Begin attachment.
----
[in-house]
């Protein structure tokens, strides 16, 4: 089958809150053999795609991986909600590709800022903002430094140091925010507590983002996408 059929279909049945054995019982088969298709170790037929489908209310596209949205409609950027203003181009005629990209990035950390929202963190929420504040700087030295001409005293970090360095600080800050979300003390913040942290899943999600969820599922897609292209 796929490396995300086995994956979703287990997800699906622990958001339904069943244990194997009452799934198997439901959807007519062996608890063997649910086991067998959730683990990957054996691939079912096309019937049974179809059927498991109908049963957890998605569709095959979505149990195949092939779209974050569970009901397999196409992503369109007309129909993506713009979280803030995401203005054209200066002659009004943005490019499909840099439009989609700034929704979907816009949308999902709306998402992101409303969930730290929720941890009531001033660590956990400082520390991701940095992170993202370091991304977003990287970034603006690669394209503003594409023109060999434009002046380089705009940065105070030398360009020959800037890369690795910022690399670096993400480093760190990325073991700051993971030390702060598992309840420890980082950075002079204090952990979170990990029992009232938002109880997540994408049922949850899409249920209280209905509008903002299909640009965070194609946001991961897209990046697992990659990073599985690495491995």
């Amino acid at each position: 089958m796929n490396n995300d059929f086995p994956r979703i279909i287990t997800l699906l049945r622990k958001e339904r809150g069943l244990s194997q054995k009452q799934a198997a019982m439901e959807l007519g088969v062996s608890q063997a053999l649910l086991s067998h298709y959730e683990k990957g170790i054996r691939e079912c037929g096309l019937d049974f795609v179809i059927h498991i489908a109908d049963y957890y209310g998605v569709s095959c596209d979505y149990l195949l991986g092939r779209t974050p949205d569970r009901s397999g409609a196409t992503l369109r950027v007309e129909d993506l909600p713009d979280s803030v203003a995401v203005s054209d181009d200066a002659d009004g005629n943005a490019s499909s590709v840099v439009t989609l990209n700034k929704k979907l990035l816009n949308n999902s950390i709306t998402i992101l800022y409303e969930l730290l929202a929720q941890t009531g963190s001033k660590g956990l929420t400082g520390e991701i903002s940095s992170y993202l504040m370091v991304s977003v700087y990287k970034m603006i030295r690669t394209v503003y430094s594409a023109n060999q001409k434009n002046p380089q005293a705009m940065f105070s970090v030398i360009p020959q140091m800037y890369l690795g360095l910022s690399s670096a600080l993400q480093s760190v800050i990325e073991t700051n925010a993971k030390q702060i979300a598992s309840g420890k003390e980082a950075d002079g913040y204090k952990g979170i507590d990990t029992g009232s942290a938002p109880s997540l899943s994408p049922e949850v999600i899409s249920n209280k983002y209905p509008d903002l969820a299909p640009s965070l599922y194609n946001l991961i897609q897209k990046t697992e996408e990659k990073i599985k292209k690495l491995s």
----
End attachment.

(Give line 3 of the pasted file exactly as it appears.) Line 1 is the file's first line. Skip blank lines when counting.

């Amino acid at each position: 089958m796929n490396n995300d059929f086995p994956r979703i279909i287990t997800l699906l049945r622990k958001e339904r809150g069943l244990s194997q054995k009452q799934a198997a019982m439901e959807l007519g088969v062996s608890q063997a053999l649910l086991s067998h298709y959730e683990k990957g170790i054996r691939e079912c037929g096309l019937d049974f795609v179809i059927h498991i489908a109908d049963y957890y209310g998605v569709s095959c596209d979505y149990l195949l991986g092939r779209t974050p949205d569970r009901s397999g409609a196409t992503l369109r950027v007309e129909d993506l909600p713009d979280s803030v203003a995401v203005s054209d181009d200066a002659d009004g005629n943005a490019s499909s590709v840099v439009t989609l990209n700034k929704k979907l990035l816009n949308n999902s950390i709306t998402i992101l800022y409303e969930l730290l929202a929720q941890t009531g963190s001033k660590g956990l929420t400082g520390e991701i903002s940095s992170y993202l504040m370091v991304s977003v700087y990287k970034m603006i030295r690669t394209v503003y430094s594409a023109n060999q001409k434009n002046p380089q005293a705009m940065f105070s970090v030398i360009p020959q140091m800037y890369l690795g360095l910022s690399s670096a600080l993400q480093s760190v800050i990325e073991t700051n925010a993971k030390q702060i979300a598992s309840g420890k003390e980082a950075d002079g913040y204090k952990g979170i507590d990990t029992g009232s942290a938002p109880s997540l899943s994408p049922e949850v999600i899409s249920n209280k983002y209905p509008d903002l969820a299909p640009s965070l599922y194609n946001l991961i897609q897209k990046t697992e996408e990659k990073i599985k292209k690495l491995s």